Since its debut a little over six months ago, Vine has been a hot topic for companies and their social media teams. Recently, the application’s novelty has been called into question now that powerhouse Instagram has introduced 15-second video capabilities. Should marketers be getting behind Vine, and how could it tell a company’s story?

In its young life, Vine has become a focus of conversation for many social media users; this meteoric rise to fame is in part due to its parent company being the ubiquitous Twitter. Many found Twitter’s purchase of Vine to be a response to the Facebook acquisition of Instagram, as the filtered squared images became more difficult to share on the Twitter platform. Vine was a great hit, with companies jumping on board in a matter of days. Just last month, however, Instagram updated their application to offer the same functions that Vine touted. It seemed then that it was only a matter of time until Vine phased out.

Yet, it’s been more than a month later and there still seems to be an active presence on the Vine application. In part, this is due to Vine shaping their user-experience around the principles of Twitter to make a seamless, integrated social media package. Where Instagram boasts 15-second clips, Vine’s 6-second version is more in line with Twitter’s succinct 180-character tweets. It fits the philosophy of Twitter of quality over quantity, as well as better serving short attention spans.   Vine also has reposting capabilities, mimicking the retweeting function of Twitter. One can also use the “Explore” function that pulls popular hash tags in the comment section into definable categories such as “Comedy”, “Art & Experimental”, “Beauty and Fashion”, “Health and Fitness”, “Sports”, etc. to find videos from users that one may not necessarily be following and thus see in their feed.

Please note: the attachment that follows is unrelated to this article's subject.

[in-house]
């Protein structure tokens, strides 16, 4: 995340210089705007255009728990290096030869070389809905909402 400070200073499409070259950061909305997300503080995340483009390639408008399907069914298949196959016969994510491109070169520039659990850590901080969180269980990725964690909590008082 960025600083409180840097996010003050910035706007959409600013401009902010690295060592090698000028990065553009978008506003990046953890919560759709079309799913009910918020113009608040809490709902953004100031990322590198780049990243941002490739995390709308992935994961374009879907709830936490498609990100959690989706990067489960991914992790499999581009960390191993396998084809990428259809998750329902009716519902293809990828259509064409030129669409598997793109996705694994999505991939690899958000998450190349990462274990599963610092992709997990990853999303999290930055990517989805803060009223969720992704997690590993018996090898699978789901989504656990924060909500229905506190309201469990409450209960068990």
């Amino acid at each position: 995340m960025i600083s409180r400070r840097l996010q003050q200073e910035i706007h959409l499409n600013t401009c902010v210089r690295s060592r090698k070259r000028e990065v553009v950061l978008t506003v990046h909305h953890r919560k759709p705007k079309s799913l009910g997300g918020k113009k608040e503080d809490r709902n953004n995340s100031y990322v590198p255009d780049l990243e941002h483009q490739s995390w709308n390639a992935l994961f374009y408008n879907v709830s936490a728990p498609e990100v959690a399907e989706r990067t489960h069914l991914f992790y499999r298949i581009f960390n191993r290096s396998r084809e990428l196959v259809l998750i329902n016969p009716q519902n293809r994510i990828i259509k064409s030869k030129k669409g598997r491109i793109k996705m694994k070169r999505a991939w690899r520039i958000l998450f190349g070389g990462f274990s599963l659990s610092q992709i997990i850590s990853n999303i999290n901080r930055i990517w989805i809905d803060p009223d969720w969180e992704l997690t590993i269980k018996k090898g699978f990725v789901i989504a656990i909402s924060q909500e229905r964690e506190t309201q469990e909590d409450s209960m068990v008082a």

The unique features of reposting and exploring are a crucial point for marketers. These functions help broaden exposure, where a user has a greater chance of seeing a clip despite not following the company. Instagram fails companies because the clips only reach those who are actively searching and following the accounts.

So how can a marketer utilize this application?

To begin with, it cannot be your traditional advertisement. Nicholas Megalis, currently the most followed user on Vine, says on CNBC “If you’re going to make a Vine for a company, it can’t be an ad – it has to be a Vine. It has to exist as something that’s rewatchable, fun and exciting. It can’t just be a bland soulless commercial.”

Some of the best commercial vines have been used in a multitude of ways: engagement, new product development, attracting customers to your conference booth, telling a story, promoting a contest, etc. Check out some great examples compiled by Kristi Hines on Social Media Examiner to spark some inspiration for your organization.

Happy Vining!